The benefits of massage therapy have long been recognized by people with Parkinson’s disease. Parkinson’s disease typically causes muscle stiffness and rigidity, bodywork’s ability to alleviate joint and muscle stiffness makes it a logical choice.
If the client has sensation in the area being worked on, it is safe for bodywork.
IMPORTANT: Communicating with a client throughout a bodywork session will ensure a positive experience.
However, before working with a Parkinson’s client, bodyworkers must understand the following:
- Parkinson’s disease is a CNS dysfunction (Nervous System Dysfunction) and will not be completely resolved with bodywork alone.
- Work in cooperation with a client’s primary physician, as massage may impact the need for antidepressants and other medication.
- Since uncontrolled movement is characteristic of this disease, getting on and off a massage table may pose safety issues.
- Bodyworkers must predict this with Parkinson’s clients and either improvise or take extra cautionary measures to ensure the client’s safety.
According to a 2002 study conducted by the Touch Research Institute at the University of Miami, along with staff from the university’s neurology department and Duke University’s pharmacology department, Parkinson’s disease symptoms are reduced by massage therapy.
In this study, the group of adults with Parkinson’s disease who received two massages a week for five weeks experienced improved daily functioning, increased quality of sleep and decreased stress-hormone levels.
The massage consisted of 15 minutes in the prone position, focusing on the back, buttocks, ribs, thighs, calves, and feet; and 15 minutes in the supine position, focusing on the thighs, lower legs, feet, hands, forearms, upper arms, neck, face, and head.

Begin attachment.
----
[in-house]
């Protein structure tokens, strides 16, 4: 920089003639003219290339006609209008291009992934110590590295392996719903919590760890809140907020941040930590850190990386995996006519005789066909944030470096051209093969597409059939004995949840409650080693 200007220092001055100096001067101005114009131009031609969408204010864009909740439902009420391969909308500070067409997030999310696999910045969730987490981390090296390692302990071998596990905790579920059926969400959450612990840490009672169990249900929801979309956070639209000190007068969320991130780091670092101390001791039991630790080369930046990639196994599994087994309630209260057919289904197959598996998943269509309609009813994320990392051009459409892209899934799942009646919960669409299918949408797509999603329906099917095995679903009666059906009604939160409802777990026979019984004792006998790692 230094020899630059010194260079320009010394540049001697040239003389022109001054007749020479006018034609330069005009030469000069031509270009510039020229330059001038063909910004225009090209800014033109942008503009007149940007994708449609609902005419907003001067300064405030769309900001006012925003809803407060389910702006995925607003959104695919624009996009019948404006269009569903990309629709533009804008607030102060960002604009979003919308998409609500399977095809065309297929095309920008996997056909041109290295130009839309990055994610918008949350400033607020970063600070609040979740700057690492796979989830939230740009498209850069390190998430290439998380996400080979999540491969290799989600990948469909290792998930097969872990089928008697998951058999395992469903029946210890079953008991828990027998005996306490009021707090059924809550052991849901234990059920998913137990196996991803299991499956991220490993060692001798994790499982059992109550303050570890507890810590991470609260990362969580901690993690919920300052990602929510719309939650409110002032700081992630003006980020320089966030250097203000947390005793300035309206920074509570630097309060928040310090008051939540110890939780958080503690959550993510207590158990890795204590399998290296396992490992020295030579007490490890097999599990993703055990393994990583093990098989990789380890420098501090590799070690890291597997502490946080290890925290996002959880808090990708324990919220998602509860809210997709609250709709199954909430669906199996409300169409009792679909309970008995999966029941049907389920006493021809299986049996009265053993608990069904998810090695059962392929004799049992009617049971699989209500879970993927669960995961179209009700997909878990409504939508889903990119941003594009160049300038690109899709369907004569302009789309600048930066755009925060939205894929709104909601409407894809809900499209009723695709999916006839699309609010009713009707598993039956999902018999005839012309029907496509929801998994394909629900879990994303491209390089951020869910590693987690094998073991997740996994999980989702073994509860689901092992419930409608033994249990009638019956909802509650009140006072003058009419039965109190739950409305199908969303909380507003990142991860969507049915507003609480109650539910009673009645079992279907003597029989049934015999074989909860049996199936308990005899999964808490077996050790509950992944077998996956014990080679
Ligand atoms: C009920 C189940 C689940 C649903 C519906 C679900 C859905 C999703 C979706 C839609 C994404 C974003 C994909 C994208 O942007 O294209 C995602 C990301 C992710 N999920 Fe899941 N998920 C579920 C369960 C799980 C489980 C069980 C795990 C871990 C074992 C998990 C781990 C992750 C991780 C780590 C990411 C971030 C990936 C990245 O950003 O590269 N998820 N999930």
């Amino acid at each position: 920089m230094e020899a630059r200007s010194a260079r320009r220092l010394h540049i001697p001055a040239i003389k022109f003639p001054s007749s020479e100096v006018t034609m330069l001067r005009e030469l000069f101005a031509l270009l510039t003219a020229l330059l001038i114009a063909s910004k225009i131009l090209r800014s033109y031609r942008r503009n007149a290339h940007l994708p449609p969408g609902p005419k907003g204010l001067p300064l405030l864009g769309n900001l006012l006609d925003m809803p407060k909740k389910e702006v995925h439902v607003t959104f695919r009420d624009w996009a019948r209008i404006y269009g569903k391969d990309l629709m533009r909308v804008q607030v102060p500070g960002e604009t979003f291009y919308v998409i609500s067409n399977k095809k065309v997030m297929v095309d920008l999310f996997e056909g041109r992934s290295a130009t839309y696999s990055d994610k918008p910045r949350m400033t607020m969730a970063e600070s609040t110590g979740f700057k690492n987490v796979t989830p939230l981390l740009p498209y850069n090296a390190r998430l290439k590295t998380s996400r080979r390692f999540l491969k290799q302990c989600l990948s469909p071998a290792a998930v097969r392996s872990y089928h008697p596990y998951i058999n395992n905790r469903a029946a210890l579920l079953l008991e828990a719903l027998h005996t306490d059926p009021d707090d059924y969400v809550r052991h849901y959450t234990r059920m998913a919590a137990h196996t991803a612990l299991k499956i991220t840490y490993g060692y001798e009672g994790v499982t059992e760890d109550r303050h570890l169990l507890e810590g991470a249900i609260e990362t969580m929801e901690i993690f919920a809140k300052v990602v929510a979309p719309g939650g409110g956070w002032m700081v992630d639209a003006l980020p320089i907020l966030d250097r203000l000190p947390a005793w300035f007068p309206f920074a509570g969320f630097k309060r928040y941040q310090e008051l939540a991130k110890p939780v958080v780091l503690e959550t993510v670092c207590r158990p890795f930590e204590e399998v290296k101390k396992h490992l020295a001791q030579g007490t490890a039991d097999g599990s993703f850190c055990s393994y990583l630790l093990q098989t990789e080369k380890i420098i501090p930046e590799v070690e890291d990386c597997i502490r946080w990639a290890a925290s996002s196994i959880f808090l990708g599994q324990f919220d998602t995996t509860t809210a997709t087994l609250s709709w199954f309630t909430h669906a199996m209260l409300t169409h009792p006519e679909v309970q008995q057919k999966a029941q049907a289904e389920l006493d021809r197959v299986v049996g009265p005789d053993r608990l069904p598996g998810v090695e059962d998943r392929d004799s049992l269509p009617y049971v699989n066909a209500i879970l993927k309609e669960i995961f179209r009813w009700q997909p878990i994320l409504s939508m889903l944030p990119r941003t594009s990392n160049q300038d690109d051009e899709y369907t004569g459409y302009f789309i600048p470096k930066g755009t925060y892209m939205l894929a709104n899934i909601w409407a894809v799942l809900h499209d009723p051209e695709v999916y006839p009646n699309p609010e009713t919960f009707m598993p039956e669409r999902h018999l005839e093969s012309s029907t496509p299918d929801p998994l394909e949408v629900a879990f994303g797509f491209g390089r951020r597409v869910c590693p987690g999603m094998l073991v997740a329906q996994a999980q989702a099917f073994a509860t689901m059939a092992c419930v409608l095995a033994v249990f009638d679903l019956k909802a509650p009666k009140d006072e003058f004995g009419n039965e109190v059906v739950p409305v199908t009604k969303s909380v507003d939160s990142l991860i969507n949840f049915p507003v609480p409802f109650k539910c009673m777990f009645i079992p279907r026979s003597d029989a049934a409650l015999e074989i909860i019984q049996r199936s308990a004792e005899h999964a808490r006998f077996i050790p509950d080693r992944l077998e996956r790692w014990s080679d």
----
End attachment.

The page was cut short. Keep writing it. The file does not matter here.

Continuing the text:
The study’s authors reported, “These findings suggest that massage therapy enhances functioning in progressive or degenerative central nervous system disorders or conditions.”
While several different massage modalities have been quantifiably researched in the context of Parkinson’s, including Trager, Alexander Technique and Swedish massage, all modalities report improvement in function, from the reduction of rigidity and improvement of sleep to the reduction of tremor and increase of daily activity stamina.
Don’t be afraid of working with clients suffering from Parkinson’s disease. The pathology of this condition and the success reported with massage therapy make physical manipulation of the musculoskeletal system an ideal Parkinson’s management component.
Being familiar with this disease and welcoming those affected can bring an enormous amount of satisfaction to any compassionate bodyworker.
Adding my Myofascial Release techniques may be suited and received well by many clients.
Adding vibration therapy through the therapists’ hand can help many effected areas because of the increased blood flow. Not advised to use a massage unit directly to the client without using the unity on the therapist’s hand.